While scales don’t lie, they don’t tell the whole truth either.  Scales don’t tell you if you have gained muscle, if you are holding water, and most importantly they don’t tell you about the fat.   


The most important part of starting any nutrition and exercise plan is to look at your overall body composition. Your body composition tells you how much of your body is made up of fat and how much of it is muscle. This gives a much better picture of your overall health, and might tell you that you’re in better shape than you think!                                                                                                                                   

For example, a poor diet and lack of calories can lead to weight loss. However, losing muscle and water will also contribute to this. A healthy and nutritious diet combined with an exercise plan will ensure that you are losing fat, rather than shrinking your muscle. Overall you will be fitter, healthier and feel much better.


First off, there’s essential body fat. It plays a significant role in overall health and it is essential for survival.  Present in organs, bone marrow, nerve cells, and the brain, essential body fat helps:  Have sufficient energy reserves by acting as a metabolic fuel: Conserve body heat by acting as an insulator, Protect your internal organs and joints by acting as soft, fluffy cushion etc. NONESSENTIAL or STORAGE FAT is fat that accumulates as energy reserves.

STORAGE FAT itself can be further divided into two: subcutaneous and visceral. Although they’re both components of storage fat, they’re quite different from each other. They are literally different and  function independently from each other.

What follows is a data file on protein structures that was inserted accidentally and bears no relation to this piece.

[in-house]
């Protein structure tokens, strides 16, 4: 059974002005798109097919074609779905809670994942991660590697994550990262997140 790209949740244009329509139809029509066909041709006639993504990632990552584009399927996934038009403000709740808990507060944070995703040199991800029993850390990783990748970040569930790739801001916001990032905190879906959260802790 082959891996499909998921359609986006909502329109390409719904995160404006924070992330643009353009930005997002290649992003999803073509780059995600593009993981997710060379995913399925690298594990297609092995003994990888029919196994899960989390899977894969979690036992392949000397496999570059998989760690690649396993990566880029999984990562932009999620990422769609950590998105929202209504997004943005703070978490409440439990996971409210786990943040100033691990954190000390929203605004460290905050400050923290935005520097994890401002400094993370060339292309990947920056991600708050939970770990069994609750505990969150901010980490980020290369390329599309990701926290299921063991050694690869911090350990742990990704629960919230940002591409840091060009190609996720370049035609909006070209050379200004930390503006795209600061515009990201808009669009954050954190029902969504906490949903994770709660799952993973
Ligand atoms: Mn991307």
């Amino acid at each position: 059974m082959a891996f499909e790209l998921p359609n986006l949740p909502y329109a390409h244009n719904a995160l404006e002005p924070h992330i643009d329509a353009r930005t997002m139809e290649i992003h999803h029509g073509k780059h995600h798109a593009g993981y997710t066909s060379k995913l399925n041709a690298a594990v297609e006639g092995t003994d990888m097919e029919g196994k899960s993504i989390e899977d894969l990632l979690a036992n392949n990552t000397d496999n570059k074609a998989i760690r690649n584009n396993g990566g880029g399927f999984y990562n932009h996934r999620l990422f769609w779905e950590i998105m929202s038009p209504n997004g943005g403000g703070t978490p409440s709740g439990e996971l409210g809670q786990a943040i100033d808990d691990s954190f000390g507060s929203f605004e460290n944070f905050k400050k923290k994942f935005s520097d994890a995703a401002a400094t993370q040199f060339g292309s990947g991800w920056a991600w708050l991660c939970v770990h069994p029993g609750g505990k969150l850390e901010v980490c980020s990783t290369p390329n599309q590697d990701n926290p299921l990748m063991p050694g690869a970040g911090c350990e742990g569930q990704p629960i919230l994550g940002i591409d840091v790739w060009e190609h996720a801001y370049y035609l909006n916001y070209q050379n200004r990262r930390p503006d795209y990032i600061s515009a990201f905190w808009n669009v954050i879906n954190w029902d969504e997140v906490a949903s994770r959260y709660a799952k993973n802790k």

Deposited underneath the skin, subcutaneous fat is fat that you can see, touch, and pinch. Because it’s visible and impacts body shape, this is the type of fat that typically motivates people to improve their body composition.

The second, more dangerous type of body fat is visceral fat. It is invisible to the eye and comfortably sits between the abdominal organs. Visceral fat is recognized as a worse health threat than subcutaneous fat. In fact, it’s considered a strong , independent predictor of all-cause  morbidity and mortality.

And then there’s metabolic obesity. It happens when individuals have too much visceral fat (regardless of  whether a person is  lean or obese), increasing their risk for developing conditions like cardiovascular disease .

What is the mechanism behind visceral fat’s role as a health threat?  We’ll discuss this next time.

In Health,

Dr. Dawit Mengistu